Engagement Programs

Engagement Success
Employee Feedback
Employee feedback is critical to designing responsive and successful engagement programs. The two most popular methodologies are surveys and focus groups. Whereas surveys provide breadth, focus groups provide depth. Both are good ways to learn how employees feel about the current engagement activities, what they would like to see provided/changed and to introduce some potential new ideas such as skills-based or pro bono volunteerism, a Dollars for Doers program, company-wide Day/Week of Caring, PTO, volunteer policies, open workplace campaign, etc. Ideally, a company will conduct both to truly understand what employees want and thus increase participation rates.

Volunteer and Employee Engagement Program Design

An effective volunteer program needs to be guided by a strategy¬†which helps determine the program’s structure, and policies and procedures. Other components of an effective program include a budget, communications and evaluation. We can help you design all the elements of such a volunteer program.

Companies are increasingly focusing on ways to engage employees because research has demonstrated that engaged employees are more productive and less likely to leave. Along with volunteer programs, employee-directed programs, such as Matching Gifts, Dollars for Doers and workplace giving, are all effective ways to engage employees. Let us help you design the right engagement programs for your company and culture.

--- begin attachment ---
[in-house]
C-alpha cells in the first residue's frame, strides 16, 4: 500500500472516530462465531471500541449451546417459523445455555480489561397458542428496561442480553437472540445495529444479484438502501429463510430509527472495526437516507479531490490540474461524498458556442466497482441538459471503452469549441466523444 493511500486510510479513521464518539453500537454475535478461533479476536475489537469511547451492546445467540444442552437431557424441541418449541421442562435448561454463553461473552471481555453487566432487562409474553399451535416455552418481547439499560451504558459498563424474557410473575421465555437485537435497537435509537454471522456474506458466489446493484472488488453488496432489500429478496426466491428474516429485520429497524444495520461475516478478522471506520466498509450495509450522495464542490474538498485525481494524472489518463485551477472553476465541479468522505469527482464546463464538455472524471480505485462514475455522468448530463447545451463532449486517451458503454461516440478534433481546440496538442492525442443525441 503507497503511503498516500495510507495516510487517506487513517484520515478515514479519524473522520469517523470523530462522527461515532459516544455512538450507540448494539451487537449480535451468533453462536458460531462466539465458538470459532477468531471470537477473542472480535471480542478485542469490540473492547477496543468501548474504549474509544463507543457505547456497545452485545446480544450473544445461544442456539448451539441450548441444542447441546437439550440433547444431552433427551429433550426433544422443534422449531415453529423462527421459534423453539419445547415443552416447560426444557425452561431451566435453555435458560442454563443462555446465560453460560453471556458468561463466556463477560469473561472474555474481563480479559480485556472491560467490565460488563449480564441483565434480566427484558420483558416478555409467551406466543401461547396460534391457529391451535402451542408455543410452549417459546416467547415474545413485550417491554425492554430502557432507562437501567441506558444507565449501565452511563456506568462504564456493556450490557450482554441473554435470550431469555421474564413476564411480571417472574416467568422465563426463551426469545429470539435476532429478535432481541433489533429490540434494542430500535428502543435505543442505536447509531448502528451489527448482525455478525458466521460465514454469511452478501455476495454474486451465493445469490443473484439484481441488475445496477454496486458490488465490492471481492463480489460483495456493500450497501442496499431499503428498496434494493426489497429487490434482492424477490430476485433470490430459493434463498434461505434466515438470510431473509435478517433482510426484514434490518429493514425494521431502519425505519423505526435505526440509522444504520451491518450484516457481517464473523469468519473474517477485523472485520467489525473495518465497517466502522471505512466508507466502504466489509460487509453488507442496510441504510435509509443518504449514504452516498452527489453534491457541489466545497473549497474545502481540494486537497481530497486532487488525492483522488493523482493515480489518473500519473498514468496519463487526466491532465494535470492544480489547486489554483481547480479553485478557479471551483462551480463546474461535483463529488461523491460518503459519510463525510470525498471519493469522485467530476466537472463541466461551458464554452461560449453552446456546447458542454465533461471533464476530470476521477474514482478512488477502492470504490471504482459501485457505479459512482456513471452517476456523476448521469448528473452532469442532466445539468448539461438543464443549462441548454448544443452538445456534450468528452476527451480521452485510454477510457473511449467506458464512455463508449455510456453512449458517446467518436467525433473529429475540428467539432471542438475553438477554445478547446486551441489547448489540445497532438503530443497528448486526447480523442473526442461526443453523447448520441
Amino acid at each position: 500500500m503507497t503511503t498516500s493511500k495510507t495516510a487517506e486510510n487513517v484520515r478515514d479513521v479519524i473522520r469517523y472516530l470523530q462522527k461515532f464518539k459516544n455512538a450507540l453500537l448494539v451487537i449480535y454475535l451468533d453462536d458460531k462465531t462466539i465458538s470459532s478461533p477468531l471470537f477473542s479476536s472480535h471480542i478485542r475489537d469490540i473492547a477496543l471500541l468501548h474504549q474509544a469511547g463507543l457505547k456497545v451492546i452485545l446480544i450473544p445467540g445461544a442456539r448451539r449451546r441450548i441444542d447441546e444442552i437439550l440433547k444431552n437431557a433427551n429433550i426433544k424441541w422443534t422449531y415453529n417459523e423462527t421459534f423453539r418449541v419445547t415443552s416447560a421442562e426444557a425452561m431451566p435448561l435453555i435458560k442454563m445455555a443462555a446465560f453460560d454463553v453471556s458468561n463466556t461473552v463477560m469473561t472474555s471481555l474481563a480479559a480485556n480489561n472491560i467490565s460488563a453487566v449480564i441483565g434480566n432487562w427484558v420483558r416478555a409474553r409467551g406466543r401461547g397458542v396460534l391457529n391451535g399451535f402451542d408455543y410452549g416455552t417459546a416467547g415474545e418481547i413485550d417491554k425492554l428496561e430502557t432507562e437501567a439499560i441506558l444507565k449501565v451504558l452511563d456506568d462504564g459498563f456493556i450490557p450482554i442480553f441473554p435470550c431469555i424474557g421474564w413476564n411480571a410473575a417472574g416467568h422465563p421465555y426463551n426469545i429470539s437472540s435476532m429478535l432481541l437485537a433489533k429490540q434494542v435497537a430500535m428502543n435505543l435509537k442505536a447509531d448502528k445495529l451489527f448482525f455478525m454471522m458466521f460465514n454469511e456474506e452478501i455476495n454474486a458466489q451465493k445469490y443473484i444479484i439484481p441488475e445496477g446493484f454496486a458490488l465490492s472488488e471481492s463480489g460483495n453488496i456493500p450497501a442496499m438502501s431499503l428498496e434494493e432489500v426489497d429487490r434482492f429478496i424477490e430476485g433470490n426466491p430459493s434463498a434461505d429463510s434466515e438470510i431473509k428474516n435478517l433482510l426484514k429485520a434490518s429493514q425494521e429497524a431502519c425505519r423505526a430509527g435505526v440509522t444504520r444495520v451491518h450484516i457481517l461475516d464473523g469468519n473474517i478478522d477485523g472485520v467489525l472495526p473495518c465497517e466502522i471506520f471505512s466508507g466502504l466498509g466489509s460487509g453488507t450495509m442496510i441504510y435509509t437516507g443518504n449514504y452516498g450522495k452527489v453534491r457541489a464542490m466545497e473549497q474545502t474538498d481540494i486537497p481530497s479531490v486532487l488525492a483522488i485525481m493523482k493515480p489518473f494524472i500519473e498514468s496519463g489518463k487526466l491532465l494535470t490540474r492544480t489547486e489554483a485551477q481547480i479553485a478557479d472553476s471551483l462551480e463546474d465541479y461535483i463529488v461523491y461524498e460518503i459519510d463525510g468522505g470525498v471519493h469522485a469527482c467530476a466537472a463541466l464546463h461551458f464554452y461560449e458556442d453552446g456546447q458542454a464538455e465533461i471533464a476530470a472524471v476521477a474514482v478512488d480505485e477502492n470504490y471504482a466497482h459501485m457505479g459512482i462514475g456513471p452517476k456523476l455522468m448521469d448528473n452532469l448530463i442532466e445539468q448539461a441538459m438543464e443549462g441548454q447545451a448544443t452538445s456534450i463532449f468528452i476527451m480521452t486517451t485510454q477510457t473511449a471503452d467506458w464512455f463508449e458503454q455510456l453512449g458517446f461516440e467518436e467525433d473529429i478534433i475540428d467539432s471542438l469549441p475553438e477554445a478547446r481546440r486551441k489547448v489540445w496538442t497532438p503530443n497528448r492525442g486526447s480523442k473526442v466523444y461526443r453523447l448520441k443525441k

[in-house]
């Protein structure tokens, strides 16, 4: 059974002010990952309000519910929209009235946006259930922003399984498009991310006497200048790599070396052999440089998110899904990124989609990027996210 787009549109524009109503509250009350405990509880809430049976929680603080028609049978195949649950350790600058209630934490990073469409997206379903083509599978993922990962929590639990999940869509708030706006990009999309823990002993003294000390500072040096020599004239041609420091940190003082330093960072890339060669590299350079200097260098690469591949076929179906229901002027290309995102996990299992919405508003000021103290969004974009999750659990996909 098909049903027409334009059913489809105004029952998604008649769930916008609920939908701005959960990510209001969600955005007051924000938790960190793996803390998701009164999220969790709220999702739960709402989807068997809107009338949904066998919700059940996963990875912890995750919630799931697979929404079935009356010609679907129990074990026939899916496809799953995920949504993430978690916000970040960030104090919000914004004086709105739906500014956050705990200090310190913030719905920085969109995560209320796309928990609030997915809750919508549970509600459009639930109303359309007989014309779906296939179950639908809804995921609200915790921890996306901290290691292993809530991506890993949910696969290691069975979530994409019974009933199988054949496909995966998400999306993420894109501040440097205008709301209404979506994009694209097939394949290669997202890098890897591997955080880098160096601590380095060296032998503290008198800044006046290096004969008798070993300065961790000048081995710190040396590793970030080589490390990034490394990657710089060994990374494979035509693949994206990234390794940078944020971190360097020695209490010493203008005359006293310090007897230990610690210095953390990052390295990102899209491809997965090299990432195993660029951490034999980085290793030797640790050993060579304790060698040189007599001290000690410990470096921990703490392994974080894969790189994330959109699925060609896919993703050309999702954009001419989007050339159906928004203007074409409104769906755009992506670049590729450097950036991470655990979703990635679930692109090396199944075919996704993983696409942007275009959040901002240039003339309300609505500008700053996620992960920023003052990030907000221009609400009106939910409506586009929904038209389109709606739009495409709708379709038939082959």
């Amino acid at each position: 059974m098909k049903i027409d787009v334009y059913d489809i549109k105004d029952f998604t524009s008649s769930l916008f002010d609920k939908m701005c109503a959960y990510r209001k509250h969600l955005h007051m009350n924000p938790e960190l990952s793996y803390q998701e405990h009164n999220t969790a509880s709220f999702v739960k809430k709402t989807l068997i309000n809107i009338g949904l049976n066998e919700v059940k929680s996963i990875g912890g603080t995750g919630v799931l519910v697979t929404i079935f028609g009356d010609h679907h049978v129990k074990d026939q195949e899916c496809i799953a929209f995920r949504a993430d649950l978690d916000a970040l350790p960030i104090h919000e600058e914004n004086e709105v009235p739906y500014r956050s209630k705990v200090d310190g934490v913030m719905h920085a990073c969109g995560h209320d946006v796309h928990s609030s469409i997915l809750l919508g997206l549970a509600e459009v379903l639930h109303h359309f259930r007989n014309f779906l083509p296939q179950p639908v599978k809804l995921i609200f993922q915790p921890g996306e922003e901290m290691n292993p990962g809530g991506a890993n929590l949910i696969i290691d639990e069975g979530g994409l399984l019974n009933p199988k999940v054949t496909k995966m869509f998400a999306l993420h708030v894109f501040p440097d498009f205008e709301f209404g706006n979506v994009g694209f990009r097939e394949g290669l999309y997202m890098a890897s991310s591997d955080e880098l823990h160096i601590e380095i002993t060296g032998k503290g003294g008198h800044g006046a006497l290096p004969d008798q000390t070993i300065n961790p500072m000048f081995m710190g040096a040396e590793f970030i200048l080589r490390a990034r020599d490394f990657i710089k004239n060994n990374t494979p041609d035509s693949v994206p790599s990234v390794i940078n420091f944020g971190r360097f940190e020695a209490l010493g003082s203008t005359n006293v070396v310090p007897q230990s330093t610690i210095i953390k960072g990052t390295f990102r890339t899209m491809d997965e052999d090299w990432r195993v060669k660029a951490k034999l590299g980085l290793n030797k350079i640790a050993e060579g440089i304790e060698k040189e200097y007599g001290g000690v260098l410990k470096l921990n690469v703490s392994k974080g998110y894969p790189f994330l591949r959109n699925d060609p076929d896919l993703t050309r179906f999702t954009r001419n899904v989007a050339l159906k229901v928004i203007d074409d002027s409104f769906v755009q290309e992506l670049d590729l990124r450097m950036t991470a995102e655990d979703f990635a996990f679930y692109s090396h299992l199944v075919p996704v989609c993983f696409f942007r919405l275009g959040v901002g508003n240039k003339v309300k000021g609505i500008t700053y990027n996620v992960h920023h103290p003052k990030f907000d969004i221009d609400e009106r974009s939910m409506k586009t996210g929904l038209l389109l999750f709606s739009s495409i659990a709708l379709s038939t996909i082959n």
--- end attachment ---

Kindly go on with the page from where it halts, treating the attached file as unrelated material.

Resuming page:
Design Strategy

Review and Refine
Program Assessment
How often do you get a chance to step back and really examine your overall citizenship strategy and all the components that it includes? The one-day review provides companies with the opportunity to review their entire citizenship program including corporate/foundation giving, strategy, structure, staffing, budgeting, employee engagement (volunteerism and giving), communications and evaluation. At the end of the day, you will have a roadmap explaining where you are today and how to get where you ultimately want to go.

Another option is to conduct a benchmarking study that looks at the programs of industry and geographic competitors to understand how their programs compare with your own. As management usually is very interested in metrics, this provides a glance at what others are doing and a basis for any changes you might suggest. Benchmarking studies can be very broad or quite specific, focusing on select programs such as Matching Gifts or Dollars for Doers.